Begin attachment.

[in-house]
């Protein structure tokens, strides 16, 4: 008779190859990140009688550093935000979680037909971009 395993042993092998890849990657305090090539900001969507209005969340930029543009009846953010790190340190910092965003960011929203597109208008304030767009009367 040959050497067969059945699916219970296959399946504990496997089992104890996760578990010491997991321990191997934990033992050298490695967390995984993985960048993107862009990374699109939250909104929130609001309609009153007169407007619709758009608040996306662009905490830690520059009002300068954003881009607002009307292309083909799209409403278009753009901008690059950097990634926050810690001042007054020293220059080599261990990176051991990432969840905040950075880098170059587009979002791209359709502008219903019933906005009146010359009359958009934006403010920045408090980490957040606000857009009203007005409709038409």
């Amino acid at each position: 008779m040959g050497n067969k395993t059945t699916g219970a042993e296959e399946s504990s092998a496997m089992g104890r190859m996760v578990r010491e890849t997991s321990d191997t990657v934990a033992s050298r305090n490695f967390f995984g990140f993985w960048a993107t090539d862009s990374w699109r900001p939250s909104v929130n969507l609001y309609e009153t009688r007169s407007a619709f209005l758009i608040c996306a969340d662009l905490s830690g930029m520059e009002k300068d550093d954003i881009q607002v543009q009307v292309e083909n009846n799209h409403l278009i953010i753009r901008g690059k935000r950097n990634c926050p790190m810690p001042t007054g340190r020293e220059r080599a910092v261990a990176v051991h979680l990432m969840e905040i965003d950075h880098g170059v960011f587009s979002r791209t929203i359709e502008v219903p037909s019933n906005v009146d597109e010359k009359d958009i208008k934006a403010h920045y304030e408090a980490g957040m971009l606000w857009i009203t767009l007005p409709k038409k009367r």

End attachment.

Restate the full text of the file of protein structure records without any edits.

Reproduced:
[in-house]
């Protein structure tokens, strides 16, 4: 008779190859990140009688550093935000979680037909971009 395993042993092998890849990657305090090539900001969507209005969340930029543009009846953010790190340190910092965003960011929203597109208008304030767009009367 040959050497067969059945699916219970296959399946504990496997089992104890996760578990010491997991321990191997934990033992050298490695967390995984993985960048993107862009990374699109939250909104929130609001309609009153007169407007619709758009608040996306662009905490830690520059009002300068954003881009607002009307292309083909799209409403278009753009901008690059950097990634926050810690001042007054020293220059080599261990990176051991990432969840905040950075880098170059587009979002791209359709502008219903019933906005009146010359009359958009934006403010920045408090980490957040606000857009009203007005409709038409």
């Amino acid at each position: 008779m040959g050497n067969k395993t059945t699916g219970a042993e296959e399946s504990s092998a496997m089992g104890r190859m996760v578990r010491e890849t997991s321990d191997t990657v934990a033992s050298r305090n490695f967390f995984g990140f993985w960048a993107t090539d862009s990374w699109r900001p939250s909104v929130n969507l609001y309609e009153t009688r007169s407007a619709f209005l758009i608040c996306a969340d662009l905490s830690g930029m520059e009002k300068d550093d954003i881009q607002v543009q009307v292309e083909n009846n799209h409403l278009i953010i753009r901008g690059k935000r950097n990634c926050p790190m810690p001042t007054g340190r020293e220059r080599a910092v261990a990176v051991h979680l990432m969840e905040i965003d950075h880098g170059v960011f587009s979002r791209t929203i359709e502008v219903p037909s019933n906005v009146d597109e010359k009359d958009i208008k934006a403010h920045y304030e408090a980490g957040m971009l606000w857009i009203t767009l007005p409709k038409k009367r």